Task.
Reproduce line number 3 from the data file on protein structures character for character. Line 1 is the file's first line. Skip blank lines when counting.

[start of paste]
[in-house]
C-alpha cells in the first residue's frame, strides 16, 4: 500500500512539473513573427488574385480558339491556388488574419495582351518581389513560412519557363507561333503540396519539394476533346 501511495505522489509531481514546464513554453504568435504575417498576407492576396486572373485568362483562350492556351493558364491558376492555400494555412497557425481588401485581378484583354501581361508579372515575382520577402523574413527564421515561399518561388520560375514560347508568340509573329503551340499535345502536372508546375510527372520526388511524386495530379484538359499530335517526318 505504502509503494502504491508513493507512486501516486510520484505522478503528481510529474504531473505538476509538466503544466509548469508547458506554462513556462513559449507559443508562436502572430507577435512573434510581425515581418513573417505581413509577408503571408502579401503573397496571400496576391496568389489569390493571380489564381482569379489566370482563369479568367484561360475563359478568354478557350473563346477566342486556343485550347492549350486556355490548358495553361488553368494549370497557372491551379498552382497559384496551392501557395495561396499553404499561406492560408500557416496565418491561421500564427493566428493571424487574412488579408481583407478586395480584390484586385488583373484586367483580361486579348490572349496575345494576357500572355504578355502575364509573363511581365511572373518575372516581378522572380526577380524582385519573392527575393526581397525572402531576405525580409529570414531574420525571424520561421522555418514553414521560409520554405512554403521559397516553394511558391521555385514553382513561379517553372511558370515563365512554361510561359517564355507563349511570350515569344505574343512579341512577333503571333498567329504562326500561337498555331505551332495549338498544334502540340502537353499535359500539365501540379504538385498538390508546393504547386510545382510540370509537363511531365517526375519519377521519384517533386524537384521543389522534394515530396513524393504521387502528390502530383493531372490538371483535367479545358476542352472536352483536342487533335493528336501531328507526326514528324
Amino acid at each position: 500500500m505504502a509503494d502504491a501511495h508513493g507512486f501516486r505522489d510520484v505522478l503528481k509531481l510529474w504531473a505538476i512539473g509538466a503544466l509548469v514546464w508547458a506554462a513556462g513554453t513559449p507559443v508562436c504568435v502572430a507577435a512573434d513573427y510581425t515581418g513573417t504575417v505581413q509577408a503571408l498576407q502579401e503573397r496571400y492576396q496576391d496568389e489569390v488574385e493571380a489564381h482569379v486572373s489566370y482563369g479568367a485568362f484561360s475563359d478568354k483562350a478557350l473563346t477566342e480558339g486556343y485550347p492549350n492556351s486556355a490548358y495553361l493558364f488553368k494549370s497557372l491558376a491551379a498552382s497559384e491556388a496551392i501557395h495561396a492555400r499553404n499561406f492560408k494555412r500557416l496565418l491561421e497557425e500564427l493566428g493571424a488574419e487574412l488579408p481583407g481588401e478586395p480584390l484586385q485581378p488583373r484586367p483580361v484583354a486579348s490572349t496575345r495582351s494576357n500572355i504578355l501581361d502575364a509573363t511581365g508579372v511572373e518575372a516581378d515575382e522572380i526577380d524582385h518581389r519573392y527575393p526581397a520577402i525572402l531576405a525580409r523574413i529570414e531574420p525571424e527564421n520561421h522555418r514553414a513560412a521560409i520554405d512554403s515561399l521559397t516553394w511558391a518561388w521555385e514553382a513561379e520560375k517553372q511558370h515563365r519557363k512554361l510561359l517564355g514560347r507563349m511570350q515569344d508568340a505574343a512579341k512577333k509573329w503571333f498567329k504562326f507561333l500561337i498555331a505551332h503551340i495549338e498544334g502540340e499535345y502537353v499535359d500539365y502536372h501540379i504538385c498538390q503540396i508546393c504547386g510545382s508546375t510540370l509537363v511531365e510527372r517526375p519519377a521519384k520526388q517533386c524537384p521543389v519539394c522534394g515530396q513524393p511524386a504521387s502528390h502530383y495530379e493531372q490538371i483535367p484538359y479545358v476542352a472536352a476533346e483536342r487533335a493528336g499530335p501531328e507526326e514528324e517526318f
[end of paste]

Amino acid at each position: 500500500m505504502a509503494d502504491a501511495h508513493g507512486f501516486r505522489d510520484v505522478l503528481k509531481l510529474w504531473a505538476i512539473g509538466a503544466l509548469v514546464w508547458a506554462a513556462g513554453t513559449p507559443v508562436c504568435v502572430a507577435a512573434d513573427y510581425t515581418g513573417t504575417v505581413q509577408a503571408l498576407q502579401e503573397r496571400y492576396q496576391d496568389e489569390v488574385e493571380a489564381h482569379v486572373s489566370y482563369g479568367a485568362f484561360s475563359d478568354k483562350a478557350l473563346t477566342e480558339g486556343y485550347p492549350n492556351s486556355a490548358y495553361l493558364f488553368k494549370s497557372l491558376a491551379a498552382s497559384e491556388a496551392i501557395h495561396a492555400r499553404n499561406f492560408k494555412r500557416l496565418l491561421e497557425e500564427l493566428g493571424a488574419e487574412l488579408p481583407g481588401e478586395p480584390l484586385q485581378p488583373r484586367p483580361v484583354a486579348s490572349t496575345r495582351s494576357n500572355i504578355l501581361d502575364a509573363t511581365g508579372v511572373e518575372a516581378d515575382e522572380i526577380d524582385h518581389r519573392y527575393p526581397a520577402i525572402l531576405a525580409r523574413i529570414e531574420p525571424e527564421n520561421h522555418r514553414a513560412a521560409i520554405d512554403s515561399l521559397t516553394w511558391a518561388w521555385e514553382a513561379e520560375k517553372q511558370h515563365r519557363k512554361l510561359l517564355g514560347r507563349m511570350q515569344d508568340a505574343a512579341k512577333k509573329w503571333f498567329k504562326f507561333l500561337i498555331a505551332h503551340i495549338e498544334g502540340e499535345y502537353v499535359d500539365y502536372h501540379i504538385c498538390q503540396i508546393c504547386g510545382s508546375t510540370l509537363v511531365e510527372r517526375p519519377a521519384k520526388q517533386c524537384p521543389v519539394c522534394g515530396q513524393p511524386a504521387s502528390h502530383y495530379e493531372q490538371i483535367p484538359y479545358v476542352a472536352a476533346e483536342r487533335a493528336g499530335p501531328e507526326e514528324e517526318f